It’s a strange and troubling thing to be an aging fan of punk rock. In 2023, “elder” Millennials, who lived through the rise and peak of the genre’s “pop” flavor, are beginning to contend with hard choices: Do I keep the mohawk, or do I transition down to a more subdued faux-hawk, at “corporate’s” request? Even if I want to be at the center of the circle pit, can my body still handle it?
Such questions abounded at Blossom Music Center’s showcase of punk-adjacent elder statesmen on Tuesday night, as Sum 41, Simple Plan, and The Offspring put on a spectacle of a show that featured a trio of killer light shows, timeless vocal performances, and many, many beach balls.
Setting off an amped crowd with “Motivation,” a crowd-pleaser from its 2001 platinum debut album All Killer No Filler, Sum 41 set the tone for its 45-minute performance of career-spanning hits. Lead singer Deryck Whibley would be the first of three among the night’s aging vocalists to show he hasn’t lost a step on his range, delivering studio-quality performances of songs that are now old enough to drink, first recorded when he was barely old enough to do so himself.
Near the end of the show, Whibley acknowledged that the quintet’s next album, to be titled Heaven and Hell (it's due in 2024), would be its last. Including only the hits from the band’s fruitful first decade — aside from a cover of Queen’s “We Will Rock You” — Tuesday night’s performance felt deliberately geared to thank fans who may miss a final tour, were one to happen.
“This might mean this is the last time some of you see us, so let’s make the best of it,” Whibley said, as the band launched into “Fat Lip.”
For its part, Simple Plan followed much the same blueprint, knowing that audiences would primarily be familiar with its earliest hits, when the band was blowing up on MTV’s TRL and Vans Warped Tour. Coming to the stage to a blaring Star Wars theme, an explosive transition into “I’d Do Anything” set off a nostalgic, 45-minute set that was heavy on the hits from its first two albums, 2003’s No Pads, No Helmets…Just Balls and 2004’s Still Not Getting Any.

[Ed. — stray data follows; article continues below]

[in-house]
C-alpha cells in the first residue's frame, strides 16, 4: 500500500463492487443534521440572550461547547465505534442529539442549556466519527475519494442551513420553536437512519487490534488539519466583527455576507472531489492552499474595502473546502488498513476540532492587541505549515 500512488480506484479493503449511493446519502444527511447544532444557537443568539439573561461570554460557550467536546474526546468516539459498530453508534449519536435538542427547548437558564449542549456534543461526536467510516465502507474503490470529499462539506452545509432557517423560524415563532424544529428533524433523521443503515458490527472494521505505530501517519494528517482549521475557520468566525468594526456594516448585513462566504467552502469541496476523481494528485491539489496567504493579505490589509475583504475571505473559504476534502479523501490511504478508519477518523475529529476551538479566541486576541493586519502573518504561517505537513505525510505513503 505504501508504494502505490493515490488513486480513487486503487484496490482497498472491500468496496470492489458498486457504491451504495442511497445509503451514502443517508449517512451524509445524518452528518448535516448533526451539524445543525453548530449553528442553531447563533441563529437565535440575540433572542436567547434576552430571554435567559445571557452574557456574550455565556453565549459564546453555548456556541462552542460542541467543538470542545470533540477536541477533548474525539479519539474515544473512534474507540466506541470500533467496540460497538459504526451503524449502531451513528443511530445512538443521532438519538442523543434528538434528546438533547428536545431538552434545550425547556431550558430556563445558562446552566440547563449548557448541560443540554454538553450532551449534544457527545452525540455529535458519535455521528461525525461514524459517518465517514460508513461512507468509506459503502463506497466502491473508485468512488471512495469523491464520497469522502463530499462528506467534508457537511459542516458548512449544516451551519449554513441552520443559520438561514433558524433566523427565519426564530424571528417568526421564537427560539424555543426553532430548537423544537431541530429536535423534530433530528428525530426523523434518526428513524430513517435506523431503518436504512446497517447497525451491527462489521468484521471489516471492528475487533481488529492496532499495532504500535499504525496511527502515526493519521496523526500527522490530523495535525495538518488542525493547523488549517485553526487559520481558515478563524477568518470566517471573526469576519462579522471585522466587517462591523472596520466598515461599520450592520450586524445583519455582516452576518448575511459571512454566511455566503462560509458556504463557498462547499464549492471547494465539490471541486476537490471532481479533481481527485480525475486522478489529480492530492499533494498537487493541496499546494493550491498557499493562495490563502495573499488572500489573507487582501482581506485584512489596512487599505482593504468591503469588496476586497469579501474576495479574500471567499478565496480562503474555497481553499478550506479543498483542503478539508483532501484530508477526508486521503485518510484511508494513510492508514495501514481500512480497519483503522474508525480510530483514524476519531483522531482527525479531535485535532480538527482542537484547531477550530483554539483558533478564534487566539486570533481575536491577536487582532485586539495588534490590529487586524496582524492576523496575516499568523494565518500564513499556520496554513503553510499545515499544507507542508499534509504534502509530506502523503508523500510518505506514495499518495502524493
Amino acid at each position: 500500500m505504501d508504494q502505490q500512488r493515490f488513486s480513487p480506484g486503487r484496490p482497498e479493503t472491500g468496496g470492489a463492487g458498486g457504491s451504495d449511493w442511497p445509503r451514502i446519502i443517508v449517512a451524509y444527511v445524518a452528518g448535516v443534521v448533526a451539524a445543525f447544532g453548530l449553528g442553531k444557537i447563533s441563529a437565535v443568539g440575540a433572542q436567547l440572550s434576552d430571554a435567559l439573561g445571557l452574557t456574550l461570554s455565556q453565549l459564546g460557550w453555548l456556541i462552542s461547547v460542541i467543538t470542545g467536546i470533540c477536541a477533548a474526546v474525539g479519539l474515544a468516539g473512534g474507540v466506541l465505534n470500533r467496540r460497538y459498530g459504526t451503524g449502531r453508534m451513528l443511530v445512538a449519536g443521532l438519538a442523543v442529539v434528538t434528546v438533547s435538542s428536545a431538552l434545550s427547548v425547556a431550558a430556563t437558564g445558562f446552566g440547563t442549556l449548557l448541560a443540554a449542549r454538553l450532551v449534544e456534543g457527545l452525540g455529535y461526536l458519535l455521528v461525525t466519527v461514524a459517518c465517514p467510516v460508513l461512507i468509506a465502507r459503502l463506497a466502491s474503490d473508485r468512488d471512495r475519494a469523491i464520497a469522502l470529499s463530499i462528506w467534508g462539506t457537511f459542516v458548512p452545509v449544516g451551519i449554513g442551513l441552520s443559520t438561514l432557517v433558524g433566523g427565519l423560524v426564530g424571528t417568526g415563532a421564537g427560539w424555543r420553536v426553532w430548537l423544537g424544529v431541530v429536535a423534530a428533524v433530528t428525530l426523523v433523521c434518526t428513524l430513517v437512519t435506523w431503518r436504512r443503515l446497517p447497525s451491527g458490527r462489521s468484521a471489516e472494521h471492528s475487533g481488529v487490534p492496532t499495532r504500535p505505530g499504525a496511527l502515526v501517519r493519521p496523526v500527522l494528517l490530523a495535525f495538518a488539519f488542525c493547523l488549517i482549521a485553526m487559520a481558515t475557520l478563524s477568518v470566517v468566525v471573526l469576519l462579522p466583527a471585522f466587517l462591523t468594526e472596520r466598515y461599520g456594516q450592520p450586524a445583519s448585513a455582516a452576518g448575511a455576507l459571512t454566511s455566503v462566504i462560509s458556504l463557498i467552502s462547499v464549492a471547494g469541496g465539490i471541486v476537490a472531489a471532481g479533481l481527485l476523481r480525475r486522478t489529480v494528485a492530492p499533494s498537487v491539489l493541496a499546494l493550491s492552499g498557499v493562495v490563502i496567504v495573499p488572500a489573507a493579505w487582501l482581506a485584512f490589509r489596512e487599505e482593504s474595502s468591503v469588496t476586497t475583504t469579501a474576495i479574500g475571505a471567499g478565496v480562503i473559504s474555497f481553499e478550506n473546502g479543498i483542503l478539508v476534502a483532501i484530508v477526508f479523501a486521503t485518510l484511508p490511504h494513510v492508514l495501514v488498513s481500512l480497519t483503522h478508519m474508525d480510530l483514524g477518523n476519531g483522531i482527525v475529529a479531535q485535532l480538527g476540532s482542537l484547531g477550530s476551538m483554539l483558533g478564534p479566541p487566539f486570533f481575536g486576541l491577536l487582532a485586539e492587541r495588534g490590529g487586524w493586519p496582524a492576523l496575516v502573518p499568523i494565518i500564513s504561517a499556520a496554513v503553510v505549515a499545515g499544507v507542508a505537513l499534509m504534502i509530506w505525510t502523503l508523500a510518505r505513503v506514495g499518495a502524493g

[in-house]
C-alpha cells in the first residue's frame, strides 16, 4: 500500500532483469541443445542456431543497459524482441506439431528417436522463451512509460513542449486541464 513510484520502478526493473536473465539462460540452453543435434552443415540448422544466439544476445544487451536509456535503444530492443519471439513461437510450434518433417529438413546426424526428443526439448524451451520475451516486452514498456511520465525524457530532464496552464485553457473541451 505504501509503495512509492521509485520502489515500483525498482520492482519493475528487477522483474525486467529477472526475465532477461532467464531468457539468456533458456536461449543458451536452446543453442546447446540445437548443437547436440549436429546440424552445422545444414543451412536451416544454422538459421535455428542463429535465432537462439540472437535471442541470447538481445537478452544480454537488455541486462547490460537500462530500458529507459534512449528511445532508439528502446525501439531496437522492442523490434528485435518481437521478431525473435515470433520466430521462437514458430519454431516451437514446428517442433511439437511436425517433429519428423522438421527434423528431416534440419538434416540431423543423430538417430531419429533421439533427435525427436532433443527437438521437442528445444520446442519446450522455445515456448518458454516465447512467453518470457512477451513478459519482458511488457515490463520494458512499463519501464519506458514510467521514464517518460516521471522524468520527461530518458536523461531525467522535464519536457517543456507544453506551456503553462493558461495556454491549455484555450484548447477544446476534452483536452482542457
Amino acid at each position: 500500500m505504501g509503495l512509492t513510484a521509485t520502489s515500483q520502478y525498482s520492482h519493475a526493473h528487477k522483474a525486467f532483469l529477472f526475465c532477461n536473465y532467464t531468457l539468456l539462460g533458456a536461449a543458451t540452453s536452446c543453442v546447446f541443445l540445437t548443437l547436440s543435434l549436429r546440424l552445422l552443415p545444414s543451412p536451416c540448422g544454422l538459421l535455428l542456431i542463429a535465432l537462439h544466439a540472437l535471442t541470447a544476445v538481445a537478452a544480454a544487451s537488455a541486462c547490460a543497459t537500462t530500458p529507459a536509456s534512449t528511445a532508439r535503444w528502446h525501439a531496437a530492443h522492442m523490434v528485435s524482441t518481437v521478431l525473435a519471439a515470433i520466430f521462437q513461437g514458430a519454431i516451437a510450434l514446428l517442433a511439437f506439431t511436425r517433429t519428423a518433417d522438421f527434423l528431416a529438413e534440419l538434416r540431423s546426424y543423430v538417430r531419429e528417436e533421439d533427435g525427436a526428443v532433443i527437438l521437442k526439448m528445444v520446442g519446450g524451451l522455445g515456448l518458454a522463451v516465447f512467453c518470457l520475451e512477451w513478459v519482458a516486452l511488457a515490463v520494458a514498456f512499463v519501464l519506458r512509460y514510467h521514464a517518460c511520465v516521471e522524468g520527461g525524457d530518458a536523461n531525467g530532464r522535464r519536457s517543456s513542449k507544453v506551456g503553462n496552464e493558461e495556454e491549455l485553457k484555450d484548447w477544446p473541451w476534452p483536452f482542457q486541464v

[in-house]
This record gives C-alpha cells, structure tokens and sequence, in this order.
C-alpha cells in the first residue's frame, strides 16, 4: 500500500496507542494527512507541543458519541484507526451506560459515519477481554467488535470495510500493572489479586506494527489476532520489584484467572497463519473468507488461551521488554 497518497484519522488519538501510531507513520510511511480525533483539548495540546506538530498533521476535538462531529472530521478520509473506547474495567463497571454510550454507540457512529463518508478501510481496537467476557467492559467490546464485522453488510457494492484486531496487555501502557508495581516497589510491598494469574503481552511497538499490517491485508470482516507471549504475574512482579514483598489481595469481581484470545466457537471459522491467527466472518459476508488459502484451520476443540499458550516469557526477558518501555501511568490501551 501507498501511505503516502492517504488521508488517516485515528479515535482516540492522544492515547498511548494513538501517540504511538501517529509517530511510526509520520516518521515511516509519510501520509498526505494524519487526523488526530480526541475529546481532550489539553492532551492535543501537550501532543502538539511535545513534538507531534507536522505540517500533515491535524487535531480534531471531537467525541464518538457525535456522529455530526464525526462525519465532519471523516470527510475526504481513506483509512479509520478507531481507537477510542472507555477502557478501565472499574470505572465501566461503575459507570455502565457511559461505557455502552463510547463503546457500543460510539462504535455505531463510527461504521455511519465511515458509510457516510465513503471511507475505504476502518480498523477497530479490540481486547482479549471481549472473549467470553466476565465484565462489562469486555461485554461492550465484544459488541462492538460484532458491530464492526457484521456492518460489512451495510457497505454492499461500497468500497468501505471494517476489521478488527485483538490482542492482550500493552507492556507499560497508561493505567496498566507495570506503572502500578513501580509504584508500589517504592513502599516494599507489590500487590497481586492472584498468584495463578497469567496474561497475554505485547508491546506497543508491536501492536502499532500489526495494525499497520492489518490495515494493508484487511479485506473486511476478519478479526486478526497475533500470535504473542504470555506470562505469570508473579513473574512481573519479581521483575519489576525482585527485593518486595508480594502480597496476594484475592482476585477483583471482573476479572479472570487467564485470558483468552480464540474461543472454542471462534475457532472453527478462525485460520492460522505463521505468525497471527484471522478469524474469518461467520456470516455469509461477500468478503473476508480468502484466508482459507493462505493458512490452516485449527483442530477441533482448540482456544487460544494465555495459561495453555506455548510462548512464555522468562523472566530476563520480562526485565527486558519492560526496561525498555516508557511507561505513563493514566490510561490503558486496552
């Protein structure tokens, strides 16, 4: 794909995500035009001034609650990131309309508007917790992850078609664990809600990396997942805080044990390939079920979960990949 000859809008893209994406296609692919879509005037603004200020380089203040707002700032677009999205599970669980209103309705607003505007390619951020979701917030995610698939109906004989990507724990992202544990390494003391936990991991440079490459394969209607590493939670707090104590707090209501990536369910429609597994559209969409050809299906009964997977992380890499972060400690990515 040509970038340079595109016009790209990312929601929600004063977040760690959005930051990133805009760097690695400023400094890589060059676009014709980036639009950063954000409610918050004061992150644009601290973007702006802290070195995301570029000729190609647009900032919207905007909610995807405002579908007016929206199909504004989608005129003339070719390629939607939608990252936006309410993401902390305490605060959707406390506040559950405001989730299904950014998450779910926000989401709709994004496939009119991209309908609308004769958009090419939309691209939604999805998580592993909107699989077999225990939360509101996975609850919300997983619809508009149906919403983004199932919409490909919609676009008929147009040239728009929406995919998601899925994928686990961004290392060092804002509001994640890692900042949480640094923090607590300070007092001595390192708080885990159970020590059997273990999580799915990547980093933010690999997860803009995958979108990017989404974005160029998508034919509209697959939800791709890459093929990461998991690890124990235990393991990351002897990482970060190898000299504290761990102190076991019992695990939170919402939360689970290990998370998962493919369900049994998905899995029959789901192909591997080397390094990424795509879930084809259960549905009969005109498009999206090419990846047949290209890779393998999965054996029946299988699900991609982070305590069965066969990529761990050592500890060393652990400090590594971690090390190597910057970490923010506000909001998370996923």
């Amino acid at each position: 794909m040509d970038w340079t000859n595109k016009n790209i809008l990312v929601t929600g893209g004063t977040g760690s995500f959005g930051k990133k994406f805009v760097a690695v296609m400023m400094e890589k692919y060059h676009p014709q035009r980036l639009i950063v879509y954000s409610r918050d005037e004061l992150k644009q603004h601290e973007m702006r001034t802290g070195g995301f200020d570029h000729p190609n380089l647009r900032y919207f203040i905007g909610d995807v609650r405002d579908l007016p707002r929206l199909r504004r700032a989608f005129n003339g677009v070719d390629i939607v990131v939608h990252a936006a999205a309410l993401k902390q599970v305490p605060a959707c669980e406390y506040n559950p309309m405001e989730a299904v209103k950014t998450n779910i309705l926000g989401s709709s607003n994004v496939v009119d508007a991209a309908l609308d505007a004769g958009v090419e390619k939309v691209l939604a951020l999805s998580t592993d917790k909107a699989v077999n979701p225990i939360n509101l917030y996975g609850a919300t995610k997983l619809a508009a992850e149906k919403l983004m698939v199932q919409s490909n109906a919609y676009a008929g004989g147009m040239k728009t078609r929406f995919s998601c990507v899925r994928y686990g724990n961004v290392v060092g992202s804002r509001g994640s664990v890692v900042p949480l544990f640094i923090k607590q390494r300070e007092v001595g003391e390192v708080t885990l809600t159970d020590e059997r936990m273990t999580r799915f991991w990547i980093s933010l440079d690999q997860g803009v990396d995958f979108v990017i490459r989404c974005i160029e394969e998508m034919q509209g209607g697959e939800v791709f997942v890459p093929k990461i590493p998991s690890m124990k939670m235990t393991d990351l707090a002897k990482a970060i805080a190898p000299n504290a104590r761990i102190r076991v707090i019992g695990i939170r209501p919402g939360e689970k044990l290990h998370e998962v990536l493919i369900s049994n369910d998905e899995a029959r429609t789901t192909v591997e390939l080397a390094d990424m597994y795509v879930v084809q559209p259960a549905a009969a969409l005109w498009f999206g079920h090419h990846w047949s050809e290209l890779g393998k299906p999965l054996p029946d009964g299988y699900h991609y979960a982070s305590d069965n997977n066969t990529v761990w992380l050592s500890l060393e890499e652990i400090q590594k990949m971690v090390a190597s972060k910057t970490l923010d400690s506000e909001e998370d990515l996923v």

Perhaps sensing that the crowd might not be feeling the only newer track featured on the night — titled “Iconic,” from the band’s 2022 release Harder Than It Looks — the quartet reignited the crowd’s energy mid-show with the night’s first inflatable assault, as giant white beach balls flooded the pavilion seating from both sides of the stage.
To a mashup of cover songs, including “All-Star” by Smash Mouth, “Sk8er Boi” by Avril Lavigne, and “Mr. Brightside” by The Killers, audience members seated in these rows kept their eyes skyward to avoid, or punch, the incoming ballistics. Ending the night with a semi-acoustic rendition of “Perfect” that wrapped in a soaring full-band finish, the band avoided leaving the audience cold for the night’s main event.
The Offspring took warming up its crowd into its own hands, anyway, as the half hour between the end of the second set and beginning of the last was filled with carefully choreographed debauchery from the band’s stage, audio, and video crews. Utilizing the video screen behind the stage, as well as the jumbo screens above east and west points of the pavilion, interactive prompts and quizzes, like an X-rated version of what you’d see at a Guardians or Cavaliers game, kept the crowd twerking, making out, and flipping the bird to cameramen as the stage was set.
Throughout a blistering, 90-minute performance, The Offspring seemed continually blown away by a highly-participatory — i.e. LOUD — crowd, which lead guitarist Kevin Wasserman, a.k.a. Noodles, called “a choir of Earthbound angels.”
“It hits me mostly in my heart, but in other places too,” said Wasserman, during a break in “Bad Habit” that saw the crowd give a mid-song ovation.
Sticking within a similar framework to its openers, the quartet stuck mostly to the hits from its nearly 40-year history, including “Pretty Fly (For A White Guy),” “Come Out and Play,” and “You’re Gonna Go Far, Kid,” as well as “Let the Bad Times Roll,” the title track from the band’s 2021 release and namesake for the tour.
Mid-set, a white piano was heaved onstage for a touching rendition of “Gone Away,” which lead singer Dexter Holland described as a song he wrote about the death of “the star that was in his life.” Urging the crowd to light the flashlight on their phones for the song, the show briefly took on a wistful tone before being kicked back into high gear.
After closing out its encore performance of “Self Esteem,” The Offspring took a bow at center stage to cap an excellent night of music from a punk-lover’s dream lineup. For how much longer these legendary acts will continue to come through Cleveland is a mystery, but were it to be the final bow, not much more could have made for a better show.
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